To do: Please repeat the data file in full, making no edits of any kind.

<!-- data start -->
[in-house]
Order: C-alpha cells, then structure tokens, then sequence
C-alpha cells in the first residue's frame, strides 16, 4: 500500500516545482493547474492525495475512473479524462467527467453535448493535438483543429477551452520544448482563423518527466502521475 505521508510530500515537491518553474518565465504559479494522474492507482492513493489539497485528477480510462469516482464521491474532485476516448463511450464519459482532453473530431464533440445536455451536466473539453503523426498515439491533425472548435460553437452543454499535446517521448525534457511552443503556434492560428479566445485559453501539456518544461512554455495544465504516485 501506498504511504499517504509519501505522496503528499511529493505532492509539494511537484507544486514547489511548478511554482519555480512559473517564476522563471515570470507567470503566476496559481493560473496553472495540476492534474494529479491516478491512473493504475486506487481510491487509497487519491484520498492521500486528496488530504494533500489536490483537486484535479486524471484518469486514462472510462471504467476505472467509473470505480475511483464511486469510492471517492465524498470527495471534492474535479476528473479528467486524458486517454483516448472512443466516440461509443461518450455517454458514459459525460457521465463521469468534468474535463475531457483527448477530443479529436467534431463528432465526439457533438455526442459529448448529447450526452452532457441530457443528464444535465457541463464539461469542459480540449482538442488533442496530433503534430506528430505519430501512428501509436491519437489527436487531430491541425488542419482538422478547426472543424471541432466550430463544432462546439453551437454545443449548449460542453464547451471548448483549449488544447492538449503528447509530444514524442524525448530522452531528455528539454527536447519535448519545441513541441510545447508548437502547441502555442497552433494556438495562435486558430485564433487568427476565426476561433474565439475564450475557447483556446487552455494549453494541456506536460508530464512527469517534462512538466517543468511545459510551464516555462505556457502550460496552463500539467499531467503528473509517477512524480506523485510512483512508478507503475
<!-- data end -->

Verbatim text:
[in-house]
Order: C-alpha cells, then structure tokens, then sequence
C-alpha cells in the first residue's frame, strides 16, 4: 500500500516545482493547474492525495475512473479524462467527467453535448493535438483543429477551452520544448482563423518527466502521475 505521508510530500515537491518553474518565465504559479494522474492507482492513493489539497485528477480510462469516482464521491474532485476516448463511450464519459482532453473530431464533440445536455451536466473539453503523426498515439491533425472548435460553437452543454499535446517521448525534457511552443503556434492560428479566445485559453501539456518544461512554455495544465504516485 501506498504511504499517504509519501505522496503528499511529493505532492509539494511537484507544486514547489511548478511554482519555480512559473517564476522563471515570470507567470503566476496559481493560473496553472495540476492534474494529479491516478491512473493504475486506487481510491487509497487519491484520498492521500486528496488530504494533500489536490483537486484535479486524471484518469486514462472510462471504467476505472467509473470505480475511483464511486469510492471517492465524498470527495471534492474535479476528473479528467486524458486517454483516448472512443466516440461509443461518450455517454458514459459525460457521465463521469468534468474535463475531457483527448477530443479529436467534431463528432465526439457533438455526442459529448448529447450526452452532457441530457443528464444535465457541463464539461469542459480540449482538442488533442496530433503534430506528430505519430501512428501509436491519437489527436487531430491541425488542419482538422478547426472543424471541432466550430463544432462546439453551437454545443449548449460542453464547451471548448483549449488544447492538449503528447509530444514524442524525448530522452531528455528539454527536447519535448519545441513541441510545447508548437502547441502555442497552433494556438495562435486558430485564433487568427476565426476561433474565439475564450475557447483556446487552455494549453494541456506536460508530464512527469517534462512538466517543468511545459510551464516555462505556457502550460496552463500539467499531467503528473509517477512524480506523485510512483512508478507503475